Violence & Gore



A man is strapped into a chair, and a nail is then stabbed into each thigh. Liam Neeson then straps electrical cables to the nails and tortures the victim for information. Several jolts of electricity are sent through the cables and the man yells and twitches; the switch is flipped one last time and the man is left to die (we hear him screaming).

A man shoots a innocent woman in the arm, she falls off her chair (we see a bit of blood on her shirt) and the man threatens to shoot her in the head.

A man shoots another man in the leg and the arm and then shoots him dead (we see blood).

A man shoots another man in the stomach, and then strikes him and the man falls to the floor motionless (we see blood).

Men shoot at each other, and we see bullet holes opening in walls and furnishings.

A man holds a knife to a young woman’s throat, another man shoots him in the head and he falls back dead.

A man is chained by the hands over a pipe, another man wraps a strap around his throat and begins to strangle him, but the pipe breaks striking one man in the head and spraying another man in the face with steam (we see his face becomes charred).

A man jumps off a bridge and onto a moving boat below, he strangles a man on board, kicks and punches another one and throws him overboard.

A man shoves a young man into a taxi, punches him repeatedly in the ribs, another man pulls the man out and he lands hard on the ground; they fight briefly and one man’s head is slammed into the car knocking him unconscious.

Two men fight with punches and kicks, one man pulls a knife, they continue fighting, one man strikes the other with a bottle and one man is stabbed and falls to the floor motionless.

A man fights several men: he stabs several (there’s blood on wounds and shirts) and then shoots several others (we hear groans and see them flinch, but there’s no blood).

A man fights with several men punching and kicking them, and shoots one man (he falls back and onto the ground), but he is shot at by several men as he speeds away in a car and there’s a large explosion and fire.

A man holds a gun on another man, pushes him into an elevator and punches him (he falls unconscious).

A man in a car chases a young man through traffic, and the young man jumps from an overpass onto a truck below and then to the street where he is struck by a car (we see the body being struck and hear a thud).

A man with a knife lunges at a woman, another man fights him off with punches and kicks and the man and woman drive away in a car.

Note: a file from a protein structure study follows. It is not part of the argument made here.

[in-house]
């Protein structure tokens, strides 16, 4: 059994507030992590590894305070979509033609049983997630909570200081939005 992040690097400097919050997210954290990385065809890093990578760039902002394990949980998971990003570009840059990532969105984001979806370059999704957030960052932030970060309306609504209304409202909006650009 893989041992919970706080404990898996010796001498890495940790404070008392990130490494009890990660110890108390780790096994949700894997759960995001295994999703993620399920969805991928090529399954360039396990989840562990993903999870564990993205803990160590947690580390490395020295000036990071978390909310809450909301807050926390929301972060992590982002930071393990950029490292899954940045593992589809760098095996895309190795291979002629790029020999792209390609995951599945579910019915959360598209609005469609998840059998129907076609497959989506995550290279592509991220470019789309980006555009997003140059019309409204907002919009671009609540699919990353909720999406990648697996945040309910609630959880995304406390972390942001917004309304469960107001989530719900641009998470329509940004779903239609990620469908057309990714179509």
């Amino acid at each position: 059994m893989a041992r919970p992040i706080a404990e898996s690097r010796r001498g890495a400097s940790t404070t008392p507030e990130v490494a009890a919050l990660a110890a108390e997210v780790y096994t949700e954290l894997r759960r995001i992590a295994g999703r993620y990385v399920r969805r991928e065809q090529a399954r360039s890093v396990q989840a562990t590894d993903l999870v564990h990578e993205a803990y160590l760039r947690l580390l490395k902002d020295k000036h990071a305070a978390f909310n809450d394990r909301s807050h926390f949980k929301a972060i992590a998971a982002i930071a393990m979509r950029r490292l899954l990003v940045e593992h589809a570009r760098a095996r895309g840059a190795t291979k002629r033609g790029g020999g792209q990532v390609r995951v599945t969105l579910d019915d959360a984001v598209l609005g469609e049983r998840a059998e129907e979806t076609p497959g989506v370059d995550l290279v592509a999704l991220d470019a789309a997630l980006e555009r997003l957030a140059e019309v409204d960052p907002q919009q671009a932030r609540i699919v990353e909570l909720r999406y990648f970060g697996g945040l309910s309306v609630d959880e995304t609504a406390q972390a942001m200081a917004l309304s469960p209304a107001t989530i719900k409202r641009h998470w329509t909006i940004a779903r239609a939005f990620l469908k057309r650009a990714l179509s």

Cars with men shooting guns chase another man in another car: one car is pushed over a hill and rolls over and another car drives into a bulldozer shovel that cuts the top of the car off.

A young woman hiding under a bed is pulled out by her feet by a man, and we hear her screaming and we hear glass breaking as she is taken away.

Two men grab a young woman by the arms and legs and carry her out of an apartment (we hear her screaming and see her struggling).

We see two young women being kidnapped by several men.

We see a young woman dead presumably from a drug overdose (her lips and skin are tinged- blue).




Some language, nothing too bad.

One finger gesture.




We see in two scenes numerous prostitutes with scarred arms by injections. Likely from heroin.

We see a young woman dead presumably from a drug overdose.

After being rescued from captivity, a young woman is seen being detoxed from presumably being forced to take heroin.

People drink alcohol at a party.

A man holds a beer bottle.

Another man drinks from a beer bottle.

A woman pours three glasses of wine at a dinner table.

Three men carrying beer arrive at another man’s house.

Several men sit at a table with beer bottles.

A man puts a cigarette in his mouth but does not light it.

No actual use of drugs is shown

Frightening/Intense Scenes



Some people may find the theme and some scenes disturbing or upsetting.

The scene in which the kidnapping takes place is very realistic and may disturb viewers. This scene is hard to watch and happens all of a sudden. The idea of having a loved one lost in another country may itself upset viewers as it is very easy to feel empathy towards the main character and his situation.

So…how the fuck does that work? Taken‘s list of offensive material is twice as long as¬†Nebraska‘s¬†but because they don’t say ‘fuck’, it’s suitable for a younger age group. Then, we are so appalled by mass shootings in our schools and things like the knockout game.¬†There’s something wrong with society when we judge language more harshly than physical violence. By setting¬†Nebraska‘s rating at a harsher point, less people are able to see such a touching story about people trying to understand each other. Instead, the film with multiple murders and several acts of violence and mentions of rape is much more accessible. Good on you MPAA.